3:30 EFFECTS OF ORGANIC MULCHING AND FERTILIZING TREATMENTS ON POPULATIONS OF RIVER BIRCHECTOMY CORRHIZAS Jennifer H. Wagner, wagner.365@osu.edu (Dr. Pierluigi Bonello bonello.2@osu.edu) The Ohio State University, Dept of Plant Pathology, 2021 Coffey Road Room 201 Kottman Hall, Columbus OH 43210.

A relative lack of research on the effects of compost in plant production and establishment is an obstacle to the rational use of this environmentally friendly resource. Mycorrhizas are symbiotic associations between some soil-borne fungi and the root systems of the majority of plants that have been demonstrated to be beneficial to the fitness of the plant hosts. In general, mycorrhizal colonization has been shown to improve the health status of trees. This study quantified and partially characterized populations of ectomycorrhizal fungi colonizing the roots of River birch (Betula nigra) trees grown in experimental plots under different treatments that included mulching with composted yard waste and shredded wood pallets, and N-P-K fertilization. The various mulching and fertilization treatments, alone and in combination, were expected to elicit changes in ectomycorrhizal populations. The procedure consisted of isolation, quantification, and morphological typing (i.e. morphotyping) of the ectomycorrhizae. Treatment appeared to affect the occurrence of morphotypes with a slightly higher diversity being found in the yard waste plots. Fertilization appeared to affect total root mass/length, while mulching significantly increased colonization percentage. Results of this study suggest that use of compost in tree establishment and maintenance may indirectly contribute to overall tree health by increasing natural mycorrhizal infection. Thus, this study indicates that composted soil amendments may be a viable and superior alternative to mineral fertilization.

3:45 APOSEMATIC (WARNING) COLORATION IN VASCULAR PLANTS OF SOUTHEASTERN OHIO. Brian C. McCarthy, mccarthy@ohio.edu and Darrin L. Rubino, Dept of Environmental and Plant Biology, Ohio University, Athens OH 45701.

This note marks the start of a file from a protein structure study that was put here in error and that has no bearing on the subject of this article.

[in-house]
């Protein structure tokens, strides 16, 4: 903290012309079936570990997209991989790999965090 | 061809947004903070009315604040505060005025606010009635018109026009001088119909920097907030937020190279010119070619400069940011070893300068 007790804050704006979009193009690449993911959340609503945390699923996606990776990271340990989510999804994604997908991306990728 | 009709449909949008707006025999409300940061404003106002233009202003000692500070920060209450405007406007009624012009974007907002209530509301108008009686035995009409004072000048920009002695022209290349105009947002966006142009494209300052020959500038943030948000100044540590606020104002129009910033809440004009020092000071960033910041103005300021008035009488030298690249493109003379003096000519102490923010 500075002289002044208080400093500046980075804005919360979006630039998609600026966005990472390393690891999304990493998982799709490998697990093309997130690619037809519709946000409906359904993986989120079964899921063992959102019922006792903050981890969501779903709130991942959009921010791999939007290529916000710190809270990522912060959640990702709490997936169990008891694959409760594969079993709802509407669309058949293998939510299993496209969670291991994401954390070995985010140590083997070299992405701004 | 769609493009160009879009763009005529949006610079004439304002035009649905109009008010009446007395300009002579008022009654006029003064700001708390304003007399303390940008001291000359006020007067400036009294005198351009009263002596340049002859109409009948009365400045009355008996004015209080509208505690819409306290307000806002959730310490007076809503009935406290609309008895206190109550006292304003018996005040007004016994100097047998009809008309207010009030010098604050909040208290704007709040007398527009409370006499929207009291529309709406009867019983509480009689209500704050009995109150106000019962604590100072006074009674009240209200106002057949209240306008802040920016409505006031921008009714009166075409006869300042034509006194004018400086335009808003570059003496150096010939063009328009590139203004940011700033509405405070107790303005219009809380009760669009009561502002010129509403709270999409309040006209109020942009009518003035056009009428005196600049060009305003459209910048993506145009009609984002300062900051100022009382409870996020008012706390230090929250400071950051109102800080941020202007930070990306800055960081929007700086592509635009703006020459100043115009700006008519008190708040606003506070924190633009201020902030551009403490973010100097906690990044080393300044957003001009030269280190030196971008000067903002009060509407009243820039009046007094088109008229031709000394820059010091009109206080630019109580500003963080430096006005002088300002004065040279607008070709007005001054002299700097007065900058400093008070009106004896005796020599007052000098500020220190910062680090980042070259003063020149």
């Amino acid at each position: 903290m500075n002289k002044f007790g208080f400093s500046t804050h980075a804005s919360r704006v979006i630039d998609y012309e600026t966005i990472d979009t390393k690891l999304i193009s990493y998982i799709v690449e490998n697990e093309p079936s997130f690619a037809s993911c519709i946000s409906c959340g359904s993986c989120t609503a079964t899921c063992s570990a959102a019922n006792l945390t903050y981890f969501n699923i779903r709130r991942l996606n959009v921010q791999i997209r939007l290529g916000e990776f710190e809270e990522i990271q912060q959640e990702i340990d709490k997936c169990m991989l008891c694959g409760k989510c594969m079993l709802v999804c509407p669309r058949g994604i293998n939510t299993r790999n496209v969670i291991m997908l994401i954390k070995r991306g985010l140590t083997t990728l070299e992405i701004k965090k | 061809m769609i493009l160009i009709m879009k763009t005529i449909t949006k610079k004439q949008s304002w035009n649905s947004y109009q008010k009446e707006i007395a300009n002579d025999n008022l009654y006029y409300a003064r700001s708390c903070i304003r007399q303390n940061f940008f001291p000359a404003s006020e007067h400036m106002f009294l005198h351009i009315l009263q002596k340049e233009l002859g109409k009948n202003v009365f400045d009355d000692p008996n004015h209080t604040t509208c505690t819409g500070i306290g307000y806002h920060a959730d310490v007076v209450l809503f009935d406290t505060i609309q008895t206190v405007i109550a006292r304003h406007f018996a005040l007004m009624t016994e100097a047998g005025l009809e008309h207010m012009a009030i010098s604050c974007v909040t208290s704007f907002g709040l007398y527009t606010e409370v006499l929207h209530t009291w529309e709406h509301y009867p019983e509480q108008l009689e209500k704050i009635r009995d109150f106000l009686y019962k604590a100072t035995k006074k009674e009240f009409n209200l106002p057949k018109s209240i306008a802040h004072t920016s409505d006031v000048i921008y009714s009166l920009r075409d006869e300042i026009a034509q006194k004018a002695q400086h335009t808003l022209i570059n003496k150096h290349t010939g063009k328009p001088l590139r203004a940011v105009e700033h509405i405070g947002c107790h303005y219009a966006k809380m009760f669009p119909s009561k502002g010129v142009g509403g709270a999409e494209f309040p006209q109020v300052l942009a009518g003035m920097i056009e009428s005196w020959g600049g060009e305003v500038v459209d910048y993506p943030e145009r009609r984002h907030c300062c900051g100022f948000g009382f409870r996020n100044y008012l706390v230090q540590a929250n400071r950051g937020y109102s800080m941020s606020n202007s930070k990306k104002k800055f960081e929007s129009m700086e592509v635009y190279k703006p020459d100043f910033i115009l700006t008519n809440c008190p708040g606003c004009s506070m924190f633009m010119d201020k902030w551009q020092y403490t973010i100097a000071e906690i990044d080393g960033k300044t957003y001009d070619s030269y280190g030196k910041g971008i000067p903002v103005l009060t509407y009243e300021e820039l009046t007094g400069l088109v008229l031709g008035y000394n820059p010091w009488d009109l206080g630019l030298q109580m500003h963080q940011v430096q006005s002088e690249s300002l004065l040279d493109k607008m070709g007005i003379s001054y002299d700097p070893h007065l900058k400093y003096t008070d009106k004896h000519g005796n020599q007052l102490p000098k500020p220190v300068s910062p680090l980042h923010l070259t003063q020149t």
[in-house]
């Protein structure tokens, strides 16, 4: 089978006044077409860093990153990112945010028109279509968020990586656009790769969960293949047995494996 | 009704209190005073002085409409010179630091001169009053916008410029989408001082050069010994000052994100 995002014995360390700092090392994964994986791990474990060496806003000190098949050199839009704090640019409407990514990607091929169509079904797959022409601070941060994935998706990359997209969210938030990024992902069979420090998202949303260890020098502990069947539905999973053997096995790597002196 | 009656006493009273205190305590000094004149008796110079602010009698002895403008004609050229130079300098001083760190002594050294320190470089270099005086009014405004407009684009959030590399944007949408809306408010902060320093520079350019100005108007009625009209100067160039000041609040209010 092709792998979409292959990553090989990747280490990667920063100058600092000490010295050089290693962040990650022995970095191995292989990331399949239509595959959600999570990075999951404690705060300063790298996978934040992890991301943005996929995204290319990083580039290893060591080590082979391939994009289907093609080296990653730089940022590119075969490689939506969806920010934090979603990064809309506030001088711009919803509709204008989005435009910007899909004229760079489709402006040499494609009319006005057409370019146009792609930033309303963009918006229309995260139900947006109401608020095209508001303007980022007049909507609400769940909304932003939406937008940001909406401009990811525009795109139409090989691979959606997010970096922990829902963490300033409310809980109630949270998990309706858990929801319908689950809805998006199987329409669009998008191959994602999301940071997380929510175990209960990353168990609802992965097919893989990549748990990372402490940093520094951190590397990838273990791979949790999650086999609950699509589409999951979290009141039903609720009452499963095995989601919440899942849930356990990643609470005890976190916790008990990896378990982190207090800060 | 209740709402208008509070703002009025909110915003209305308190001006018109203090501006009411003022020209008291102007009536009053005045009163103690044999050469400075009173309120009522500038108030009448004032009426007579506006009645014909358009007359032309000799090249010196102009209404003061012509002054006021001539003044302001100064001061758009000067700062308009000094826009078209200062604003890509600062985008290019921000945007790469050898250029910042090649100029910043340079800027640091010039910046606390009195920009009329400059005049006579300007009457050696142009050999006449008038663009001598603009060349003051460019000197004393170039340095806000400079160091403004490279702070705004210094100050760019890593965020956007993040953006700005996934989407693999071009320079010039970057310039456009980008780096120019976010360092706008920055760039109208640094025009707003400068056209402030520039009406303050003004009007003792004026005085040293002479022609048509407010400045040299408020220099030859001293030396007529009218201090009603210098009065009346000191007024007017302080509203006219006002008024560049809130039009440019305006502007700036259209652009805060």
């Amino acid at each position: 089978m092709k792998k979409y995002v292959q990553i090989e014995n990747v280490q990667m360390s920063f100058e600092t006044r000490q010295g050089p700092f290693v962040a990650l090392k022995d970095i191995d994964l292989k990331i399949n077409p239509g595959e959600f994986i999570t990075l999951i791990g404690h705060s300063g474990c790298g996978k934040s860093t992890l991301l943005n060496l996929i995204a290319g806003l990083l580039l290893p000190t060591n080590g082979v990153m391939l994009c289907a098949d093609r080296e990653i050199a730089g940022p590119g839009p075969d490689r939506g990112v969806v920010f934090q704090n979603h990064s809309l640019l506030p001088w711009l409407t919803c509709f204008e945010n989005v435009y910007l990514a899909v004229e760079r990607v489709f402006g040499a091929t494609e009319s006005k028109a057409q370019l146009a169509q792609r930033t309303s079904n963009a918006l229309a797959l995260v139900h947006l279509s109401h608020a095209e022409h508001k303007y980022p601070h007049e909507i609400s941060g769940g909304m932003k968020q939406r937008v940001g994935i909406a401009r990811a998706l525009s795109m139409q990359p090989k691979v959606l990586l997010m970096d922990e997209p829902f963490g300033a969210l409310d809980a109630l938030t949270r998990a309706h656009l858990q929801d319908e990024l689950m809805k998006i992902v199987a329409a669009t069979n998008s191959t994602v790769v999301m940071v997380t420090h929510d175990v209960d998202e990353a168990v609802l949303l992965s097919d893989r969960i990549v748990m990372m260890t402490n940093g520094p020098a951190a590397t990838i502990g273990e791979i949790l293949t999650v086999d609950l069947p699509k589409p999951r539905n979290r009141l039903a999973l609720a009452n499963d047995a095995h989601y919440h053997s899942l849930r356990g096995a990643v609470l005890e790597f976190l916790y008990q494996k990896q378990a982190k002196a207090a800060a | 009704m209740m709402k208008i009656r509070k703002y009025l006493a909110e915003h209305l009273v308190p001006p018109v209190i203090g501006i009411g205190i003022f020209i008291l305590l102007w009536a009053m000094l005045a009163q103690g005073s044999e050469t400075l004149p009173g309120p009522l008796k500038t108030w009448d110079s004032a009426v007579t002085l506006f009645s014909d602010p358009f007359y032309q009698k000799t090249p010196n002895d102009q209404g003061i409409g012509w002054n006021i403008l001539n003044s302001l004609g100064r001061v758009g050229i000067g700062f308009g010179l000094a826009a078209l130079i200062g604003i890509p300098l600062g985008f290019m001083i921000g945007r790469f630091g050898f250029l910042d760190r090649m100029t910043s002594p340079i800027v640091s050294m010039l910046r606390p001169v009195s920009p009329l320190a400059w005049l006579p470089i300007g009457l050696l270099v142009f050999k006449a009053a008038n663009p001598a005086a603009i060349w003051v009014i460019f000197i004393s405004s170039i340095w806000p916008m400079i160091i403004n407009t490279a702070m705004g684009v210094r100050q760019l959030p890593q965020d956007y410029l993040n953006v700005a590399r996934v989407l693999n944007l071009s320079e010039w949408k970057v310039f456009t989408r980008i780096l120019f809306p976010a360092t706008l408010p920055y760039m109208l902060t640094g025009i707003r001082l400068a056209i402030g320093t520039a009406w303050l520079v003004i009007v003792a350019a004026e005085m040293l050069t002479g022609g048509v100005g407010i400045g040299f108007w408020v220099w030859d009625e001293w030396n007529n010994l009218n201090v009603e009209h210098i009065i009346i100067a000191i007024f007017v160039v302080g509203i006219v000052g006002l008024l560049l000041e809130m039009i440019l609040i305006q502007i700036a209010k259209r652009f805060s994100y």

Aposematic coloration, the use of conspicuous colors to advertise unpleasant qualities to potential predators, is well documented in the animal kingdom. However, similar use of warning coloration in plants to advertise physical armaments (spines, thorns, or prickles) has been, until recently, unreported. The hypothesis was that plants using aposematic coloration to advertise physical armaments might be protected from future bouts of herbivory if herbivores associate color or a color pattern with unpleasantness. The goals of this investigation were to document the presence of aposematic coloration in the native and naturalized flora of southeastern Ohio (USA). Additionally, we wanted to gain a rudimentary idea regarding the commonality of this phenomenon among various taxonomic groups in the region. We defined aposematic plants as those with thorns, spines, or prickles that are colored so that they contrast with the vegetative structure(s) (leaf, stem, twig, rachis, petiole) on which they are borne. A high incidence of aposematism was observed in the plants of the region. Physical armaments of a wide range of color (white, yellow, yellow-green, red, maroon, tan, brown, and black) and color patterns were observed. Furthermore, aposematic coloration was found in a wide variety of genetically diverse taxa. We noted aposematic coloration in 44 species distributed among 23 genera in 17 families. Not all plants with physical armaments exhibited aposematic coloration. Future research into the possible role of aposematism in vascular plants could greatly expand our knowledge of plant-herbivore interactions.

4:00 DOES INDUCIBLE ANTIBIOTIC RESISTANCE IN ESCHERICHIA COLI K12 INVOLVE THE ACETYL PHOSPHATE PATHWAY? Abhishek Saharia, saharia@acs.wooster.edu (Dr. Dean Fraga), Dept of Biology, College of Wooster, WoosterOH44691

The use of antibiotics in the treatment and prevention of bacterial diseases in both humans and animals in the last 75 years has lead to the increase in the number of bacterial strains that are resistant to antibiotics. It has recently been observed that the resistance to antibiotics in E. coli K12 can be induced using chemorepellents such as sodium acetate. Chemoattractants, such as (L)-Aspartic acid, on the other hand, have been shown to increase susceptibility to antibiotics. This has been shown to occur in the absence of the mar operon, an operon initially thought to be the cause of inducible antibiotic resistance in E. coli. An alternative regulatory mechanism via acetyl phosphate regulatory pathways is proposed, since it has been shown to regulate the expression of outer membrane proteins (OmpF and OmpC). These proteins are thought to play a role in inducing antibiotic resistance. Thus, we have hypothesized that chemoattractants and chemorepellents may play a role in the level of antibiotic resistance in E. coli by affecting the levels of acetyl phosphate and indirectly affecting the levels the Omp proteins in the cell. This model shall be tested using acetyl phosphate regulatory mutants (which are unable to produce acetyl phosphate) to test whether antibiotic resistance may be induced in these backgrounds. If the acetyl phosphate regulatory mutants do not induce antibiotic resistance, the hypothesis that acetyl phosphate is important for this pathway can be demonstrated.
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Publication:The Ohio Journal of Science
Geographic Code:1USA
Date:Mar 1, 2002